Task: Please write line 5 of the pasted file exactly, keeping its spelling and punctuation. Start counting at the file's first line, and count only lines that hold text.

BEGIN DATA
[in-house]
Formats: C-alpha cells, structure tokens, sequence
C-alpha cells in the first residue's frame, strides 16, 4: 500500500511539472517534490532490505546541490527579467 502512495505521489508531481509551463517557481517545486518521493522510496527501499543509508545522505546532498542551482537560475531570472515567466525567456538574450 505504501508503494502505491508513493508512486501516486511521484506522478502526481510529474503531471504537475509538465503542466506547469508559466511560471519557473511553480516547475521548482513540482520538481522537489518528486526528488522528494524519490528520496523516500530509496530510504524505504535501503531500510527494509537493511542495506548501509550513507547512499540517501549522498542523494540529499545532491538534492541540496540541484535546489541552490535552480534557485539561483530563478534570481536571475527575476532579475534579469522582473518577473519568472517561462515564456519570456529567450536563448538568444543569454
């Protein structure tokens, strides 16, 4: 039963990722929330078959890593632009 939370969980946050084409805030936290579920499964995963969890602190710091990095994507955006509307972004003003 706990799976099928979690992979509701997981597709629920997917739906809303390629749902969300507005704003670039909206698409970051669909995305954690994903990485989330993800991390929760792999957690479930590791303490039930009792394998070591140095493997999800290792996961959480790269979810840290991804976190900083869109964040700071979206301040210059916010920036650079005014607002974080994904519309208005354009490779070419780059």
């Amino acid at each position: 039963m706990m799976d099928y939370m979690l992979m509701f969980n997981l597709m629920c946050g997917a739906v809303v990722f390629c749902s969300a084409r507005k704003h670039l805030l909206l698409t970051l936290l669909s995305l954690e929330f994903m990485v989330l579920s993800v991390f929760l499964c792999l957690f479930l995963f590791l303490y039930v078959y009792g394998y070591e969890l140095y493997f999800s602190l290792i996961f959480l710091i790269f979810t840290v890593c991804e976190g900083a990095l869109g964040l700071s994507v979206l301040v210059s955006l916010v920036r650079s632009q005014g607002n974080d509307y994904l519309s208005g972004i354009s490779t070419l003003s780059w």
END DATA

């Amino acid at each position: 039963m706990m799976d099928y939370m979690l992979m509701f969980n997981l597709m629920c946050g997917a739906v809303v990722f390629c749902s969300a084409r507005k704003h670039l805030l909206l698409t970051l936290l669909s995305l954690e929330f994903m990485v989330l579920s993800v991390f929760l499964c792999l957690f479930l995963f590791l303490y039930v078959y009792g394998y070591e969890l140095y493997f999800s602190l290792i996961f959480l710091i790269f979810t840290v890593c991804e976190g900083a990095l869109g964040l700071s994507v979206l301040v210059s955006l916010v920036r650079s632009q005014g607002n974080d509307y994904l519309s208005g972004i354009s490779t070419l003003s780059w």